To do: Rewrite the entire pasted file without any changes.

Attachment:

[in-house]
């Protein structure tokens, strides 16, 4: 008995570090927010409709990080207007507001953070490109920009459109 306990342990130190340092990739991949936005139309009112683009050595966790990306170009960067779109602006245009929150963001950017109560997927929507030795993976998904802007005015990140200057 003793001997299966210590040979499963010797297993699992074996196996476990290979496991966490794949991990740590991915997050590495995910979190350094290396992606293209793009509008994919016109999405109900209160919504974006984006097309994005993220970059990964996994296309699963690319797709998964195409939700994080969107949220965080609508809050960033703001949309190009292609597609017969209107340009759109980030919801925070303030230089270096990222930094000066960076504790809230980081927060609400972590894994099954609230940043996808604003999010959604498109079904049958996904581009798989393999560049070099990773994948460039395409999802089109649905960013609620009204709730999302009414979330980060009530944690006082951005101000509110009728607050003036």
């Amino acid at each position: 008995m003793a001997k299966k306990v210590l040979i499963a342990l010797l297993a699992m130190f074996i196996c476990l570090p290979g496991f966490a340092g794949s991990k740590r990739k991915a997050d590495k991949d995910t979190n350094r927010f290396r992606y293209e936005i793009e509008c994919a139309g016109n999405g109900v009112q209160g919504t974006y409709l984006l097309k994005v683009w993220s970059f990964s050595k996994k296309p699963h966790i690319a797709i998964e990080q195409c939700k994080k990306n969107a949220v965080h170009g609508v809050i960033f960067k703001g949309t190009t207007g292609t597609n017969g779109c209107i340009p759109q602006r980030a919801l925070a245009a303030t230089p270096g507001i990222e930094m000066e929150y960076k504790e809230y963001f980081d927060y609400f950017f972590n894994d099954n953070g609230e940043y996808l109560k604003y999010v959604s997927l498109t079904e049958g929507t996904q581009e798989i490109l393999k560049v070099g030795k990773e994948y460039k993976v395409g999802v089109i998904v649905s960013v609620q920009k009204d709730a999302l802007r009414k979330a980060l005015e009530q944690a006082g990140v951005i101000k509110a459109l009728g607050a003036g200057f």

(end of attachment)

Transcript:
[in-house]
């Protein structure tokens, strides 16, 4: 008995570090927010409709990080207007507001953070490109920009459109 306990342990130190340092990739991949936005139309009112683009050595966790990306170009960067779109602006245009929150963001950017109560997927929507030795993976998904802007005015990140200057 003793001997299966210590040979499963010797297993699992074996196996476990290979496991966490794949991990740590991915997050590495995910979190350094290396992606293209793009509008994919016109999405109900209160919504974006984006097309994005993220970059990964996994296309699963690319797709998964195409939700994080969107949220965080609508809050960033703001949309190009292609597609017969209107340009759109980030919801925070303030230089270096990222930094000066960076504790809230980081927060609400972590894994099954609230940043996808604003999010959604498109079904049958996904581009798989393999560049070099990773994948460039395409999802089109649905960013609620009204709730999302009414979330980060009530944690006082951005101000509110009728607050003036």
């Amino acid at each position: 008995m003793a001997k299966k306990v210590l040979i499963a342990l010797l297993a699992m130190f074996i196996c476990l570090p290979g496991f966490a340092g794949s991990k740590r990739k991915a997050d590495k991949d995910t979190n350094r927010f290396r992606y293209e936005i793009e509008c994919a139309g016109n999405g109900v009112q209160g919504t974006y409709l984006l097309k994005v683009w993220s970059f990964s050595k996994k296309p699963h966790i690319a797709i998964e990080q195409c939700k994080k990306n969107a949220v965080h170009g609508v809050i960033f960067k703001g949309t190009t207007g292609t597609n017969g779109c209107i340009p759109q602006r980030a919801l925070a245009a303030t230089p270096g507001i990222e930094m000066e929150y960076k504790e809230y963001f980081d927060y609400f950017f972590n894994d099954n953070g609230e940043y996808l109560k604003y999010v959604s997927l498109t079904e049958g929507t996904q581009e798989i490109l393999k560049v070099g030795k990773e994948y460039k993976v395409g999802v089109i998904v649905s960013v609620q920009k009204d709730a999302l802007r009414k979330a980060l005015e009530q944690a006082g990140v951005i101000k509110a459109l009728g607050a003036g200057f």